Born: January 23, 1951 in Collegeville, Penn.
Record at Keeneland
Total Wins: 39
Stakes Wins: 4
First Grade 1 Win: 2003 Secretariat at Arlington Park won by Kicken Kris
First Stakes Win: 1998 Silver Spoon at Delaware Park with Camella
First Graded Stakes Win: 2000 Pebbles (G3) at Belmont Park with Lady Dora
First Career Win: 1997
Starters in the Toyota Blue Grass
First Keeneland win came during the 2001 Spring Fall Meet.
Trained Barbaro here during the 2006 Spring Meet. The colt worked five furlongs in 1:01.40 on April 23 before moving to Churchill Downs to continue preparations for his win in the Kentucky Derby (G1).
First Keeneland stakes win was the 2007 Stonerside Beaumont (G2) with Street Sounds. Also won the 2008 Rood & Riddle Dowager with Herboriste (GB), 2011 JPMorgan Chase Jessamine (G3) with Somali Lemonade and 2014 Jenny Wiley (G1) with Hard Not to Like.
Triple Crown wins (2): 2006 Kentucky Derby (G1) with Barbaro; 2012 Belmont (G1) with Union Rags.
Breeders’ Cup win: 2006 Distaff with Round Pond.
North American career earnings near $40 million with 733 wins through June 24, 2018.
2017 earnings were $1,767,197 from 37 wins, including the Forward Gal (G2) and Charles Town Oaks (G3) with Tequilita.
2016 earnings were $1,687,864 with 35 wins, including the Indiana Grand Stakes with Queen Caroline.
2015 earnings were $1,412,821 with 26 victories.
2014 earnings were $2,523,369 with 36 wins, including the Jenny Wiley (G1) at Keeneland with Hard Not to Like and the Diana (G1) at Saratoga with Somali Lemonade.
Awarded the Mr. Fitz Award, along with “Team Barbaro,” by the National Turf Writers Association in 2006.
Member of the U.S. Olympic Equestrian Team in 1976, 1992 and 1996, earning a team silver medal in show jumping in 1996.
Chosen to carry the American flag into Atlanta’s Centennial Olympic Stadium during the closing ceremonies in 1996.
Retired from show jumping as the leading money-winning rider in the sport’s American history, with more than $1.7 million.
Inducted into the Show Jumping Hall of Fame in 2005.
Michael turned to training racehorses after an exceptional career in show jumping on the national and international stage. Chosen for the U.S. Olympic Equestrian Team three times, he won a team silver medal in 1996 along with Peter Leone, Leslie Burr-Howard and Anne Kursinski. For the 1996 games, he also received the honor of carrying the American flag into the Centennial Olympic Stadium in Atlanta.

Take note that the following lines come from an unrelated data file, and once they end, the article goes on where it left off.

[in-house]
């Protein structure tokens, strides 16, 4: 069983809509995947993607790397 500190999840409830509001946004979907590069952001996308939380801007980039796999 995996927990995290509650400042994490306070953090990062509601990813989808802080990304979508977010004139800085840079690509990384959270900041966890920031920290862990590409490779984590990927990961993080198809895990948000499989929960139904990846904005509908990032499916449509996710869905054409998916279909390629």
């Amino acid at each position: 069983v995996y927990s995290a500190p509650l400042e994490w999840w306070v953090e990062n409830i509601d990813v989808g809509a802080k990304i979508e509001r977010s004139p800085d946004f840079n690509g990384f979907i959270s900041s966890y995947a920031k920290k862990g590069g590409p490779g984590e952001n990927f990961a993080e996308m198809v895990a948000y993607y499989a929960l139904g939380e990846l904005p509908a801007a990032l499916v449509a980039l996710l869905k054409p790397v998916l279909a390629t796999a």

He competed in three World Championships, winning two bronze medals in 1978 for individual and team show jumping, and in 1986, he won a team gold medal. At the Pan-American Games, he won eight medals, including team gold and individual bronze in 1975, team and individual gold in 1979, team gold and individual bronze in 1983 and individual gold and team bronze in 1995.
Six times he won the U.S. National Show Jumping Championship and for 20 years, he won at least one major competition each year. He retired as the leading money-winning U.S. show jumper in history with more than $1.7 million and he was inducted into the Show Jumping Hall of Fame in 2005. The induction ceremony the following April coincided with the Florida Derby (G1) that Barbaro won, forcing Michael to miss the event.
He was chosen to carry the American flag on account of his stellar equestrian career and the role he played on July 19, 1989. That day, he and his future wife, D.D. Alexander, were returning from judging a horse show in Hawaii when they missed their connection from Denver to Philadelphia. Given the choice of two flights 20 minutes apart, they decided to take United Flight 232. The plane crashed in Sioux City, Iowa, after the engines failed, killing 112 passengers. Michael and Alexander survived the crash. Michael led three siblings to safety from the wreckage and re-entered the burning plane to find an 11-month-old girl and bring her to safety. He has kept in touch with the siblings, who were in attendance at Churchill Downs for Barbaro’s Derby victory.
D.D. Matz is the daughter of noted horsewoman Helen Kleberg Groves and granddaughter of Robert Kleberg, who owned King Ranch and Triple Crown winner Assault.